originally appeared in USA Today:
Business leaders are getting more worried about the fiscal cliff, and urging Congress and President Obama to make a deal before the New Year triggers a series of tax increases and spending cuts that would likely put the nation back in a recession.
The Business Roundtable released a letter signed by 158 chief executives of companies with more than $7.3 trillion in sales and 16 million workers, saying congressional Republicans need to make concessions on revenue, and Democrats need to give ground on entitlements such as Medicare and Social Security.
At the same time, the National Federation of Independent Business said a survey of its members showed a huge drop in confidence after the November election, as the cliff drew closer.
The NFIB survey of business confidence fell almost six points to 87.5, the lowest score since 2009 and far below stock market expectations for 92.5. The drop is a sign that business owners are losing confidence as Congress moves closer to raising taxes on couples making more than $250,000 a year, even though less than 5% of business owners make that much, said UBS economist Drew Matus. Only 9% expect better conditions in six months, compared with 49% who expect things to get worse, the NFIB said.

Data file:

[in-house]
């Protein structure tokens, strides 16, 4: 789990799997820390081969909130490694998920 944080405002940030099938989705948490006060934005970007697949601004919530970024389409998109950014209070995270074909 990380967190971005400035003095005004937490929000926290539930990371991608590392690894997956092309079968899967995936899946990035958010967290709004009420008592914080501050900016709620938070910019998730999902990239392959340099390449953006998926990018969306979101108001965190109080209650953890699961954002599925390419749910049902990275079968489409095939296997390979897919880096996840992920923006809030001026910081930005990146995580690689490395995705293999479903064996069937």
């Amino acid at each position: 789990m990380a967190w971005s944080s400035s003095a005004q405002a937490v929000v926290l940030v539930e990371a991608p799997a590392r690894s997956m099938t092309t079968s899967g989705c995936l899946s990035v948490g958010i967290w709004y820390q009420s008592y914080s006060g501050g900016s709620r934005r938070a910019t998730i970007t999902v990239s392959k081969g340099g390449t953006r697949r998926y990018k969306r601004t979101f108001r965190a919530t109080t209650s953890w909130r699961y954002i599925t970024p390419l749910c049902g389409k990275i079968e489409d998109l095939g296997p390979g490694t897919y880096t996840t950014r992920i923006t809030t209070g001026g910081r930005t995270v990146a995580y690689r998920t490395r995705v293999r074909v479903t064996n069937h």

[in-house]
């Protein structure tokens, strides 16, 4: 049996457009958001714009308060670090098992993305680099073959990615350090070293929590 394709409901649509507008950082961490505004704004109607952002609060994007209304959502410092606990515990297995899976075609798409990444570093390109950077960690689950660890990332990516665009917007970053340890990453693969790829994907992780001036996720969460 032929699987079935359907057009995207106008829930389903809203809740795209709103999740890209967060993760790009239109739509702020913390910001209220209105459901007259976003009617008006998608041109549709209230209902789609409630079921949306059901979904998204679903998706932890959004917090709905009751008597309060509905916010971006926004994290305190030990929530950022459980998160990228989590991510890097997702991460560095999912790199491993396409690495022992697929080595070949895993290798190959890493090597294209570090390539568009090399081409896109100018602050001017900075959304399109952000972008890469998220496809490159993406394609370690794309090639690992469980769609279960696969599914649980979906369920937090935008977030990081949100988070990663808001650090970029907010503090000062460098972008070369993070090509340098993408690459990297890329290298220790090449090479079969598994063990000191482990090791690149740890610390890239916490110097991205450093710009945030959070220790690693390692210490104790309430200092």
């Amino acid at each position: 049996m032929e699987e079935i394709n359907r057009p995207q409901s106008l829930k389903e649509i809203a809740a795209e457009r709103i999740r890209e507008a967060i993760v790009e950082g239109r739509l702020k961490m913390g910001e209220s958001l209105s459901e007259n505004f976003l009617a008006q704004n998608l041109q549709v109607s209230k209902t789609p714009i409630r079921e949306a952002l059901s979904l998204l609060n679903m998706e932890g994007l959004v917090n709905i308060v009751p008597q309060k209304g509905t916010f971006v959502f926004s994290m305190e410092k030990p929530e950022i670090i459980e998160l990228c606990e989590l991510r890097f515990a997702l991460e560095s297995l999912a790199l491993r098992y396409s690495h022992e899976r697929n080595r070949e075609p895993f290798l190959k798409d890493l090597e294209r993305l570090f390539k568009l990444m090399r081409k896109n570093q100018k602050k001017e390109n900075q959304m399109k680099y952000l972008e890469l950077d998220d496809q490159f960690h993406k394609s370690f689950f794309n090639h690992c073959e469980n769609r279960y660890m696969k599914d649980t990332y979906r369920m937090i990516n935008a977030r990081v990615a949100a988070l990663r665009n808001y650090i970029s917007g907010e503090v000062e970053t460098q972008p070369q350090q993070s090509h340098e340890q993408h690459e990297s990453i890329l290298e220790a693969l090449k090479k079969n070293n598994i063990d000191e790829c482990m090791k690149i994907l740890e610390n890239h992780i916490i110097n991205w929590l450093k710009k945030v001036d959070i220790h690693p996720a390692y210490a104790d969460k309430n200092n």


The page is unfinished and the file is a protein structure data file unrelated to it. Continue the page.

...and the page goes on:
The United States will suffer significant negative economic, employment, and social consequences for going over the fiscal cliff, the CEOs said in a letter to congressional leaders. In many cases, the damage will be long-lasting, if not permanent. But it does not have to happen.
The chief executive of USA TODAY parent Gannett, was one of the CEOs who signed the letter.
The NFIB survey showed declines in nine out of 10 indicators of confidence, with a slight uptick in hiring plans for early next year, the federation said.
Marginal investments may not be undertaken as the increase in taxes moves some investment from the yes to the no column. The debate is whether that marginal investment is a significant source of innovation or employment.
The survey was more bearish than other indicators of business confidence recently. Moody's Analytics' weekly survey of business confidence, released Monday, said confidence rose slightly but remains at a low level. About a third of respondents expect the economy to get worse in the next few months, Moody's reported. In Moody's survey, government officials were the most pessimistic about the economy.
Like investors, businesses appear to believe that policymakers will come to terms before pushing the economy back into recession, Moody's chief economist wrote in a report. However, business sentiment appears very fragile and likely to turn sour quickly if policymakers do fall short.
Small business owners created 19,000 new jobs in November, payroll processing company ADP reported on Dec. 5.